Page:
Why does God let this happen?
Here is an experience many of us have had.
Our child is engaged to be married.
The happy couple wants to have the “perfect” wedding.
And these days, they usually have a couple of years to plan it.
The list of things to plan is long.
Where will the wedding be?
Who will officiate?
Who will be invited?
Where will the reception be?
What food will we serve?
Who will provide the music?
What will be the on play list?
Who will video?
Who will photograph?
What will everyone be wearing?
What about the flowers?
Meticulous planning begins.
Each of the betrothed has a vision, a mental picture, of the perfect wedding.
But here is the problem.
Those visions often clash.
Each one asks, “Why can’t it be the way I want it to be? That would be perfect!”
But what is perfect for one is not perfect for the other.
So, a compromise is made.
Neither thinks the wedding is perfect, but both accept it is as good as it can be.
This is kind of the way we all deal with God.
Our relationship with God is like a wedding.
We plan for it to be a particular way.
We all have a belief, a vision perhaps, of what would make it perfect.
Until God says, “No, it cannot be that way.”
“Why can’t the world be the way I want it to be? That would be perfect!”
But it cannot be that way.
So, we need to compromise and accept it as it is.
That it is good enough.
Can we do that?
How are we to live in a world that is just “good enough” from our perspective?
A world where bad stuff happens?
That brings us to our scripture reading.
Luke 4: 16-30
16 When he came to Nazareth, where he had been brought up, he went to the synagogue on the sabbath day, as was his custom. He stood up to read, 17and the scroll of the prophet Isaiah was given to him. He unrolled the scroll and found the place where it was written:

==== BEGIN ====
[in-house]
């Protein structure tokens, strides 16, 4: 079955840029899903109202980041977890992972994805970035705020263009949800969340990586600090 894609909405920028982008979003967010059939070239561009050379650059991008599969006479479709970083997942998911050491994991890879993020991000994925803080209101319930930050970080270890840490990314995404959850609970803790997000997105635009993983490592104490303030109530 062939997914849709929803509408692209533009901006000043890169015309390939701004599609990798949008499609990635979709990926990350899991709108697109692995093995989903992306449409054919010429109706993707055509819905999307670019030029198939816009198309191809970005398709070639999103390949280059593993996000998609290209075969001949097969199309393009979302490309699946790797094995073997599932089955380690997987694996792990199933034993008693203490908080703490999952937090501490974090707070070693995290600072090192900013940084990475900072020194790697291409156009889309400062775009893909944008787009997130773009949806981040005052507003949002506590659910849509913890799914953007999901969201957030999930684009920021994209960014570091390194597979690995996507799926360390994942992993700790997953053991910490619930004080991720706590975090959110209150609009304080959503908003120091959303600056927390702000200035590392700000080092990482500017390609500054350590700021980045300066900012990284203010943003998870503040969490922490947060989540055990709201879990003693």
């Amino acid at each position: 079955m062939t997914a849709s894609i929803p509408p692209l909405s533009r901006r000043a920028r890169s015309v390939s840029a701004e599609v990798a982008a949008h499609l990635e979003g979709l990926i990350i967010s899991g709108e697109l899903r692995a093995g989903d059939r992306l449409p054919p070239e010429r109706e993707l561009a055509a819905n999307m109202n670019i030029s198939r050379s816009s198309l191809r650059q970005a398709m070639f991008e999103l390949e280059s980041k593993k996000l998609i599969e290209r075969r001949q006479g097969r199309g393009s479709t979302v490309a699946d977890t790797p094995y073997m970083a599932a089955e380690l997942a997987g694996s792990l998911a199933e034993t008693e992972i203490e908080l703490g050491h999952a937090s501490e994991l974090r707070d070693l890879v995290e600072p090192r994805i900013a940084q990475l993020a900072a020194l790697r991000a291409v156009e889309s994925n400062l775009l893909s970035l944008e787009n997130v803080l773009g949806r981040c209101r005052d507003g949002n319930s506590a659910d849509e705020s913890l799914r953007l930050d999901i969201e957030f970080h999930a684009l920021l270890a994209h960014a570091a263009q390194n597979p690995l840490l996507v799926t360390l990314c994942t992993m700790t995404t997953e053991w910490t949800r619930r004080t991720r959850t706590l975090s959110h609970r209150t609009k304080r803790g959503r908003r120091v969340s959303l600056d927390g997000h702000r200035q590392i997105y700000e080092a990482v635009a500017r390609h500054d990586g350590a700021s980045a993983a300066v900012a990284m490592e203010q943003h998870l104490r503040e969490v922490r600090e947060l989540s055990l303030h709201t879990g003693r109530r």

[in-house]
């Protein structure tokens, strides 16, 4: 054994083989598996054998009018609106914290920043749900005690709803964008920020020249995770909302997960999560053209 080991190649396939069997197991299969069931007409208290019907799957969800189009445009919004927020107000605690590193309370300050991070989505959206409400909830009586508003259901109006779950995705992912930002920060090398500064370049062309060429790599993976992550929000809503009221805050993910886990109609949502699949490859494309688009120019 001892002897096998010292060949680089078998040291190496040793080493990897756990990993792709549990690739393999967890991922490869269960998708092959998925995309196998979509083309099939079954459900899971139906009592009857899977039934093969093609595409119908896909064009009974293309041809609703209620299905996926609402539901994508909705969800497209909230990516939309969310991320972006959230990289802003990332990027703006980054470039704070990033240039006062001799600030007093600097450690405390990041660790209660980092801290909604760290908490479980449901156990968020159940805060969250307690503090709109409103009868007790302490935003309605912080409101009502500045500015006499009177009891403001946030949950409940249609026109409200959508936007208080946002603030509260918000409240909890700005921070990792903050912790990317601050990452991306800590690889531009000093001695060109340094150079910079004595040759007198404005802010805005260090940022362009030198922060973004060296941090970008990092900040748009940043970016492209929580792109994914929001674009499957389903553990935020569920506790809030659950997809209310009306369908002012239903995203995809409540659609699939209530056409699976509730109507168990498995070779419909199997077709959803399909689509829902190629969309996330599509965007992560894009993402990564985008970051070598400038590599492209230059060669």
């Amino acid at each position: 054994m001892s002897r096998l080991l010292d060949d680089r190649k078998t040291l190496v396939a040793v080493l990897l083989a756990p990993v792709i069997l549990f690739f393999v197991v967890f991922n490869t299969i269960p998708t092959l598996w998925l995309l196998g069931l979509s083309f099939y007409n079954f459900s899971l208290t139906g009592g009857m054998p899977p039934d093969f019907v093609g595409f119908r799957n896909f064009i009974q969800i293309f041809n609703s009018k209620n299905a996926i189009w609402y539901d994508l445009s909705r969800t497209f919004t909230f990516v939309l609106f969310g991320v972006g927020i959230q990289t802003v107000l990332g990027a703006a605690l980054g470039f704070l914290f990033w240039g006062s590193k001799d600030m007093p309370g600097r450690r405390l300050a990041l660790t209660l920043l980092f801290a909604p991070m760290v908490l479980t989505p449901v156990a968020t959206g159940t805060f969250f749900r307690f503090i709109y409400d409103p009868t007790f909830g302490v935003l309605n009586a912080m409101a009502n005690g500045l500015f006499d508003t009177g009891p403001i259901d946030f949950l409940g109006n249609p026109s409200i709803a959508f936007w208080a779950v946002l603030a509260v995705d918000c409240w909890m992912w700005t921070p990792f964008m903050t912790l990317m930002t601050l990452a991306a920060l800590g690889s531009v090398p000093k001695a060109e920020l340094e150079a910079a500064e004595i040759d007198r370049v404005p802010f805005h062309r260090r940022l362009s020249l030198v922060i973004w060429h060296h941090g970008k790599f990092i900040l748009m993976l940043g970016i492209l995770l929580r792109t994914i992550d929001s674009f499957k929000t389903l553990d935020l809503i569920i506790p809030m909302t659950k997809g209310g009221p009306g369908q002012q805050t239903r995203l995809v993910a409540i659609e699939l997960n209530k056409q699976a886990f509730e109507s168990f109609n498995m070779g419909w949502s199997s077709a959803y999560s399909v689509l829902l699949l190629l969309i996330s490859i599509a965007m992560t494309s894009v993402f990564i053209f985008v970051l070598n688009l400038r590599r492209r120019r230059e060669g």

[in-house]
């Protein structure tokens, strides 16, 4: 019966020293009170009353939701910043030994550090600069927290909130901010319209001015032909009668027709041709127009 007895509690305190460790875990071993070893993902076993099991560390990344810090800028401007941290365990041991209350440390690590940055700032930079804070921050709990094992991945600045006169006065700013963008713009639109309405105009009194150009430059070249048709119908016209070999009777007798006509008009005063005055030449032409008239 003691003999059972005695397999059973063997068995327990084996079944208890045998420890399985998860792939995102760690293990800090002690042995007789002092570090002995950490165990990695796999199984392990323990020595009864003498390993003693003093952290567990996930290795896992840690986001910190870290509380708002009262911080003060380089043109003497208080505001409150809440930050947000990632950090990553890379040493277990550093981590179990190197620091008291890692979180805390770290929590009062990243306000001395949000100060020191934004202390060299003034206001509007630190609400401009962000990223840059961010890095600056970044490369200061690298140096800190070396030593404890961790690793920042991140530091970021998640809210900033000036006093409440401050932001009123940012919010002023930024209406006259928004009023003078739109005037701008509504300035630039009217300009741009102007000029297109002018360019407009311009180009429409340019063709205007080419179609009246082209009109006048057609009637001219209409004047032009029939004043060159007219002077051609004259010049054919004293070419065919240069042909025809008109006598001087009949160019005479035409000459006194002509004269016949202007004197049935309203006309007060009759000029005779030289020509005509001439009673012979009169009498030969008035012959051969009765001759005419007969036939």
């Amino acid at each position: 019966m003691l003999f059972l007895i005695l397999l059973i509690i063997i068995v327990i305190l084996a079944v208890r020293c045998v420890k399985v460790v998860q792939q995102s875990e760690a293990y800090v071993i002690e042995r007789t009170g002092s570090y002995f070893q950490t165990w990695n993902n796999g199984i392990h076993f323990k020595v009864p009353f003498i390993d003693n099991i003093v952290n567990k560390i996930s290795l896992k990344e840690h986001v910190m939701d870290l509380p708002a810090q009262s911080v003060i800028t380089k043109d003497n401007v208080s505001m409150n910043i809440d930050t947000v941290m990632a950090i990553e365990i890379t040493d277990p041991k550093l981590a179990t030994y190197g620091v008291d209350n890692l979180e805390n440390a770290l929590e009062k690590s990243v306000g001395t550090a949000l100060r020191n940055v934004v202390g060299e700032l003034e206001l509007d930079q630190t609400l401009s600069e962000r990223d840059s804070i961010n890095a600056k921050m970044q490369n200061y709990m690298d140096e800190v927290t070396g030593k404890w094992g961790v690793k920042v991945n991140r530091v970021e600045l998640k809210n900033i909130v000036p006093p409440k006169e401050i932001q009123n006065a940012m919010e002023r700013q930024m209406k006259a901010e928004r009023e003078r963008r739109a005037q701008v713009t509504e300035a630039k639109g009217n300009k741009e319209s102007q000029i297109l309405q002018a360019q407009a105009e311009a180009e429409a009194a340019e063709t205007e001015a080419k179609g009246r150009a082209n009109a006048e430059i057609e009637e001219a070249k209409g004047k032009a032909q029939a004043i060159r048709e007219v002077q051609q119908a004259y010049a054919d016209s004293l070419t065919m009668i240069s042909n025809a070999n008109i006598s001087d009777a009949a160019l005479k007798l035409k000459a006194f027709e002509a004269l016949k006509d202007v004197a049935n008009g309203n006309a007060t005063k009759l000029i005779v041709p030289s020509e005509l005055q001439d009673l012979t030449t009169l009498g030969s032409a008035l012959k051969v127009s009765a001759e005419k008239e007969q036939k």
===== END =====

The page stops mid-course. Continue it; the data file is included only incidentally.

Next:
18 ‘The Spirit of the Lord is upon me,
because he has anointed me
to bring good news to the poor.
He has sent me to proclaim release to the captives
and recovery of sight to the blind,
to let the oppressed go free,
19 to proclaim the year of the Lord’s favor.’
20And he rolled up the scroll, gave it back to the attendant, and sat down. The eyes of all in the synagogue were fixed on him. 21Then he began to say to them, ‘Today this scripture has been fulfilled in your hearing.’ 22All spoke well of him and were amazed at the gracious words that came from his mouth. They said, ‘Is not this Joseph’s son?’ 23He said to them, ‘Doubtless you will quote to me this proverb, “Doctor, cure yourself!” And you will say, “Do here also in your home town the things that we have heard you did at Capernaum.” ’ 24And he said, ‘Truly I tell you, no prophet is accepted in the prophet’s home town. 25But the truth is, there were many widows in Israel in the time of Elijah, when the heaven was shut up for three years and six months, and there was a severe famine over all the land; 26yet Elijah was sent to none of them except to a widow at Zarephath in Sidon. 27There were also many lepers in Israel in the time of the prophet Elisha, and none of them was cleansed except Naaman the Syrian.’ 28When they heard this, all in the synagogue were filled with rage. 29They got up, drove him out of the town, and led him to the brow of the hill on which their town was built, so that they might hurl him off the cliff. 30But he passed through the midst of them and went on his way.